Now in food and beverage, we saw a lot of subscription-based meal kits or recipe box providers popping up, similar to the likes of Gousto, HelloFresh, and SimplyCook. I mean, again, the list goes on and on. And they were all catering to the convenience of the consumer without necessarily compromising the freshness and the quality of those ingredients. And in fact, Gousto, which is a UK-based company, they were founded way before the pandemic, by the way. But they were one of the fastest-growing food and beverage companies in 2020 with a two-year compound annual growth rate of 89%. I mean, just imagine this growth rate. To sum that up, a big trend is to cater towards convenience via dedicated, direct-to-consumer channels, but with an even greater focus on fresh ingredients and customized amounts, which makes it incredibly difficult from a planning perspective, as I already talked about before. Hence you need a technology-enabled approach.

Erin: As we all know, consumers have a lot of power in the food and beverage space. What are the demands of the consumer on the industry and has anything changed?

Maggie: Consumers have always been a strong driving force in food and beverage, right? Literally, dictating the pace and the direction of change. And over the past years, consumers have become what I would call information-hungry and quite influential. If they don't like something, they're willing to go to all sorts of social media platforms to voice their opinion. Now, during the pandemic, consumer attitudes have continued to evolve. People have had a lot of time in their homes to think about their food choices and nutritional habits and become more willing than ever to try new products and even embrace the use of science in food production. I already talked about new product innovation, that is very much visible in today's grocery stores. But we are also seeing more and more proliferation and the emergence of alternatives often away from the traditional protein sources like meat, and fish, and dairy too, more towards planned or self-based alternatives.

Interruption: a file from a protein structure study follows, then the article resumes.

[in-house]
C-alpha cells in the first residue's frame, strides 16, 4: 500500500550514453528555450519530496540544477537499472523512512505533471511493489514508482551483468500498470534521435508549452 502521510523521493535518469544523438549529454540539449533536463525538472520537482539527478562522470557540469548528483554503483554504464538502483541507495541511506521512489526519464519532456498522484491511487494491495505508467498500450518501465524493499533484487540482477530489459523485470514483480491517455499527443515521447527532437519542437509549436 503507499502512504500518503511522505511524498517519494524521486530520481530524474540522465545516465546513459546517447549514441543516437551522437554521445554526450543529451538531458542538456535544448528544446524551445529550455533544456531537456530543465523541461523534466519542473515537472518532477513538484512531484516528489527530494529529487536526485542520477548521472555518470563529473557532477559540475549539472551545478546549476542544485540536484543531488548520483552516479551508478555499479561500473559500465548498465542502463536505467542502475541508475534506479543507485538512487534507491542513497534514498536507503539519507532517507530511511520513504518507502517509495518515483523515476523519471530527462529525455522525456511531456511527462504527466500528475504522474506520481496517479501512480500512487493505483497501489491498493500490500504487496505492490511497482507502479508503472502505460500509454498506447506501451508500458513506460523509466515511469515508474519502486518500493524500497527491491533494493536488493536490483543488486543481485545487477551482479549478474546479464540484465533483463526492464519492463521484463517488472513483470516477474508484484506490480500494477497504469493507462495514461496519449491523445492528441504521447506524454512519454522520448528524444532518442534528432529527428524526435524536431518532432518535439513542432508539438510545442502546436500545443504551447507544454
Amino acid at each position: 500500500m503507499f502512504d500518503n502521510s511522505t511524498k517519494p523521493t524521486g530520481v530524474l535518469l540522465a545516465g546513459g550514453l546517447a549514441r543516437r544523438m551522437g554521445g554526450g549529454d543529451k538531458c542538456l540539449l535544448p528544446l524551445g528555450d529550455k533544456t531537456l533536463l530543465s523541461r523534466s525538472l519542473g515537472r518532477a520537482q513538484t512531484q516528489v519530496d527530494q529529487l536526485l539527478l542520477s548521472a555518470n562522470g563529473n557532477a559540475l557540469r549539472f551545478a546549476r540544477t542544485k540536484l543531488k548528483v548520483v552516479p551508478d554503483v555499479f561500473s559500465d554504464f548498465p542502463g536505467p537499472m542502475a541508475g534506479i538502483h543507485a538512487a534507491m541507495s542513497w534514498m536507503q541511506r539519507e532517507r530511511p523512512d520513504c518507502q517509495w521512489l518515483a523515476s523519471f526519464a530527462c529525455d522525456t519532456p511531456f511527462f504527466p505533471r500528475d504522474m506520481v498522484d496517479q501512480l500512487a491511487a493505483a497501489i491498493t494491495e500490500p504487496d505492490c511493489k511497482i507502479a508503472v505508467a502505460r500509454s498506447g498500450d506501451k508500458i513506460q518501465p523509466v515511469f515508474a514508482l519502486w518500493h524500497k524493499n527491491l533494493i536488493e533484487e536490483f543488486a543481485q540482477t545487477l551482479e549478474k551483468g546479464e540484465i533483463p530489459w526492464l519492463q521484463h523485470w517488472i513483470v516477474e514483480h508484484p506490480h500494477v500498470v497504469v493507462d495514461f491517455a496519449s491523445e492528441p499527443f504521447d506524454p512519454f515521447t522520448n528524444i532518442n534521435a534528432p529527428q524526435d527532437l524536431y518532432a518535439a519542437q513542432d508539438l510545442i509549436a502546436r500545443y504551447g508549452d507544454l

There's a lot of focus on not only new product innovation but also customization. And this goes back to my early example of plant-based milk substitutes. There are so many to choose from. We also saw an increased focus on sustainability credentials and as such greater transparency across the entire journey of products, meaning from the sourcing of raw materials to production. And of course, all the way to the distribution of these products to its final destination. And this is actually something that I would like to highlight as being incredibly important in food and beverage, you know, that the need to be able to drive transparency and traceability, it's important to have these traceability capabilities and these traceability capabilities in place. And that is, in fact, something that I talked about in a previous podcast.

Another growing trend is sustainable packaging, driven by, as you can imagine, regulatory pressure, but equally by consumers and retailers nowadays. And big food conglomerates like Nestle and Kraft Heinz have already committed to using only recyclable, reusable, or compostable packaging by 2025.

Quite big bold statements by these food companies. And here's the interesting thing actually, these companies recognize sustainability as an issue that provides value to their customers, who are willing to pay a premium for products they believe support environmental sustainability. There's actually a lot of evidence for that. It depends, of course, on the food category, on the location of the consumer, etc. But, there is certainly arising willingness to pay a premium for sustainability credentials in food and beverage. And I think that's just a testament of how the consumer has evolved over time.